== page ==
When Ruhakana Rugunda looks at his native Uganda, he sees a nation with many health needs, but one that has also made progress in recent years.
The country needs better sanitation to fight diarrheal diseases, better vaccination rates to fight infectious diseases, and improved lifestyle and health care systems to fight rising chronic ailments. But the nation has also made strides, fighting its biggest killer, malaria, by distributing 21 million mosquito nets this year alone, coupled with insecticide spraying and faster diagnosis. Though preventable diseases are still the top health threat,
Uganda has an active vaccination campaign, has reduced mother-to-fetus transmission of HIV, and is working to lower maternal mortality.
Rugunda, Uganda’s minister of health, was at Harvard this week to share his country’s health care victories and seek ways to address its areas of continued need as part of an intensive, five-day leadership forum for similar officials from 11 nations.
“Health knows no boundaries and no borders,” Rugunda said. “It’s only right that health leaders should meet from time to time.”
The Ministerial Leadership in Health Forum, co-sponsored by the Harvard School of Public Health (HSPH) and the Harvard Kennedy School (HKS), seeks to support and develop health care leadership at the highest levels of governance around the globe. The intensive forum utilizes both the expertise of Harvard faculty members and the experience of the ministerial participants in what HSPH Dean Julio Frenk described as an interactive, peer-driven event.
Senegal Minister of Health and Social Action Awa Marie Coll-Seck said that part of the forum’s value is that it allows participants to step out of the daily frenzy of running their ministries. The days at Harvard give them time to hear about the latest advances, to network with peers, to reflect, and to refocus.
“I know all of them [the other minister participants], but we never had a chance to sit for five days and work together. This is a real opportunity,” Coll-Seck said. “It is very intense, but very useful. … If we put all of our knowledge and experience together, we can build something.”
Since its founding, the forum has attracted 56 ministers of health and finance from 42 countries, according to Frenk, Mexico’s former minister of health. He said the program is intentionally intensive — days start at 7:15 a.m. and run through working dinners to conclude after 8 p.m. — to make the best use of the ministers’ time.
“We challenge the ministers to think about what they will do differently when they return to the office,” Frenk said.
The forum, most of whose sessions were held at the American Academy of Arts and Sciences in Cambridge, kicked off June 1 and ran through Thursday. It featured presentations and discussions on topics including strengthening health systems, care delivery, diagnostics, transformative leadership, the politics of changing health care systems, institutional change, persuasion and negotiation, implementation of reforms, and health systems financing.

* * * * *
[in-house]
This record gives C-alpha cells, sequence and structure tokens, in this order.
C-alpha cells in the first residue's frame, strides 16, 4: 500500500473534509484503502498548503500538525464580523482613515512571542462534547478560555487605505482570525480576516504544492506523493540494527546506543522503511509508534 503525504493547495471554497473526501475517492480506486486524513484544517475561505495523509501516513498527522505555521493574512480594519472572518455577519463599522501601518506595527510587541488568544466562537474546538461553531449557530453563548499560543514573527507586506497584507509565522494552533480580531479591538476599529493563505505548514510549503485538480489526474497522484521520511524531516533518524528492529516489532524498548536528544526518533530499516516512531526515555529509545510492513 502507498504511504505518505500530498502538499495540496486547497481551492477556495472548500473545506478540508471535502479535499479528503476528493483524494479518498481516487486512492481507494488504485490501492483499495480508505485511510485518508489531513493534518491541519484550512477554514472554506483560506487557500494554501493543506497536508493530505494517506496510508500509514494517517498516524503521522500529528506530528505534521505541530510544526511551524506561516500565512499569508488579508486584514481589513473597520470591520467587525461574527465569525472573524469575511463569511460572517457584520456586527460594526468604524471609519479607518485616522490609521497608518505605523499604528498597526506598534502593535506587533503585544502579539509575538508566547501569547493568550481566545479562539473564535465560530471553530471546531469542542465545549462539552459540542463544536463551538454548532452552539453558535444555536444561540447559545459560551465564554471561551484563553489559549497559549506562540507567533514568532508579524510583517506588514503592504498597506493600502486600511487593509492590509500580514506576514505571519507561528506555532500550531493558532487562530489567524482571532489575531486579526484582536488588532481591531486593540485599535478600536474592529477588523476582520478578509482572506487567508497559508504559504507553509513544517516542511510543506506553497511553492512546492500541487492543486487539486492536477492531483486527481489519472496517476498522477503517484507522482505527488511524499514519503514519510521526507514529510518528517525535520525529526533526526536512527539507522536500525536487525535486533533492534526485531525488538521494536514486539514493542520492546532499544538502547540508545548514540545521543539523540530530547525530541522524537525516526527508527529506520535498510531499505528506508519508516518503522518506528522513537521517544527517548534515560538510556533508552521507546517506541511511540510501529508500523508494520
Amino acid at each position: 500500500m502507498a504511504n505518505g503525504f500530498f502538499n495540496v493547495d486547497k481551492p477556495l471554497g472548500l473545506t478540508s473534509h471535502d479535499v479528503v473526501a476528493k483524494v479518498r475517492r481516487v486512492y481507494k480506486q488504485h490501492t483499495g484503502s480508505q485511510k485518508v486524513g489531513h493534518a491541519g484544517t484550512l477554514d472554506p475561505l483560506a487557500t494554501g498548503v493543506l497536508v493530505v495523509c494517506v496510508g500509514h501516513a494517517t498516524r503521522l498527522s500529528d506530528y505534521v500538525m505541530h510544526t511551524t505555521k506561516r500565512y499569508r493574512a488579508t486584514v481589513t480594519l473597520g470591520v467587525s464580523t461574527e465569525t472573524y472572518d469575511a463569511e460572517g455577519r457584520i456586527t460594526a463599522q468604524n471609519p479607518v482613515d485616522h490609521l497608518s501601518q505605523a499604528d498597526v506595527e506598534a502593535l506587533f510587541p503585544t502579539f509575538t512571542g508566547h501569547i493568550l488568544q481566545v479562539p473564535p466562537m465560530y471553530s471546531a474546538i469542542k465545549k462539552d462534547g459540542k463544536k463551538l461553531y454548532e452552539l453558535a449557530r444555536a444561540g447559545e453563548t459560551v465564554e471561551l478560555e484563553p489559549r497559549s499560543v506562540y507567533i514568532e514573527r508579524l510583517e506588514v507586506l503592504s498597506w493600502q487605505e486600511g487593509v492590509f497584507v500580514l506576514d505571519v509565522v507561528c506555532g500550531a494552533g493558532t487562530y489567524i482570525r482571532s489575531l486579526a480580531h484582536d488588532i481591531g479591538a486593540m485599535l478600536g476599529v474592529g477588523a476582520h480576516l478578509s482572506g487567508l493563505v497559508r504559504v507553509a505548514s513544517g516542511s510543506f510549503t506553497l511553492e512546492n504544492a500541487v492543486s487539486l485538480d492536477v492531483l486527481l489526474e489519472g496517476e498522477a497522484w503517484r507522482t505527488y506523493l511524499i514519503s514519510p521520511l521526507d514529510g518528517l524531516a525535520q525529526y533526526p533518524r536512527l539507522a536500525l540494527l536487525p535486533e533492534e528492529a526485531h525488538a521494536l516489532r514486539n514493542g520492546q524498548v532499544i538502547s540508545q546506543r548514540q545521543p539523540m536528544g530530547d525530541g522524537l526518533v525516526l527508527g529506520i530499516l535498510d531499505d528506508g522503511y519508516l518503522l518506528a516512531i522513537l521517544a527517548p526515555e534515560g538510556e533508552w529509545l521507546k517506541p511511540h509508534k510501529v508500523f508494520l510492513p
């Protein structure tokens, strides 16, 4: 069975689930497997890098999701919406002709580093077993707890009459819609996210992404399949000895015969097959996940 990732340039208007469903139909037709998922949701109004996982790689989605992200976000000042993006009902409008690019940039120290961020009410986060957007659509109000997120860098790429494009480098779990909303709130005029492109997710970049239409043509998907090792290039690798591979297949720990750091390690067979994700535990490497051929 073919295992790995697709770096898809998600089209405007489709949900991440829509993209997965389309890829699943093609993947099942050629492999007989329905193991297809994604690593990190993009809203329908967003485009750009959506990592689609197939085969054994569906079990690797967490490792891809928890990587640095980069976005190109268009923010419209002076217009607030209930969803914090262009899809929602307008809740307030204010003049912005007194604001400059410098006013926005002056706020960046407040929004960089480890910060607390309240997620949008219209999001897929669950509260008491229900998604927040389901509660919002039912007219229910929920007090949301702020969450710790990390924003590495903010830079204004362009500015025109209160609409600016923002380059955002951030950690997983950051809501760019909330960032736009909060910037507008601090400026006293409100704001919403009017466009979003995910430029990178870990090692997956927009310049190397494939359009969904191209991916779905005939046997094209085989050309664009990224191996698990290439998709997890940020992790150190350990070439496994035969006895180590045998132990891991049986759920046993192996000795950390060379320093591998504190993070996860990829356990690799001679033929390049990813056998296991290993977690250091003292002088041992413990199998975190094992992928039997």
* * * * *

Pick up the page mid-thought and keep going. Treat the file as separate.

On Wednesday, the ministers, HSPH faculty members, and guests gathered at Harvard’s Loeb House for a working dinner and panel discussion that focused on how to translate policy into action. The event, which featured former Massachusetts Gov. Michael Dukakis, now a professor at Northeastern University, highlighted the need for collaboration and consensus-building from a policy’s earliest drafting, and the importance of vigorous follow-through during implementation.
“In my experience, if you want to get something done in the public sector, it’s all about consensus building,” Dukakis said. “It has to begin at the beginning, as you develop the policy. … This approach to policy-making and implementation really does work. If you don’t do it, my experience is you’ll be in trouble from day one.”
Sir Richard Feachem, director of the University of California at San Francisco’s Global Health Group, founding executive director of the Global Fund to Fight AIDS, Tuberculosis and Malaria, and the event’s moderator, said that one key to implementing policy well is to emphasize it as much as policy development. Policy design, he said, tends to attract the most energetic and capable individuals — “the A-team” — which isn’t always the case with implementation. It’s important, he said, that implementation attract the same level of talent and generate the same focus.
Other panelists included Frenk; Sir Michael Barber, former head of the United Kingdom’s Prime Minister’s Delivery Unit and chief education advisor for education company Pearson; Dame Tessa Jowell, Britain’s former public health minister and former secretary of state for culture and Olympics; and Malaysian Minister of Health Datuk Seri Dr. S. Subramaniam. They shared their own experiences implementing policies, from anti-crime initiatives to health care changes to, in Jowell’s case, managing the London Olympics.
Panelists recommended tackling ambitious reforms, rather than incremental ones, and said that sometimes goals have to be set even when it’s not yet clear how to achieve them. They said it’s important to follow through with implementation until a program or reform is “irreversible” — having generated public support or been integrated into an agency’s culture — and to stay connected where services are actually delivered, something Jowell did by visiting facilities.
It’s also important to understand that policy, once implemented, often will be very different from the original idea that gave birth to it, since it was formed by many sculptors along the way. Consequently, Frenk said, it’s important that credit for a new policy be shared widely, something with which Dukakis agreed.
“Sharing the credit is very, very important,” Dukakis said. “It will pay dividends down the road.”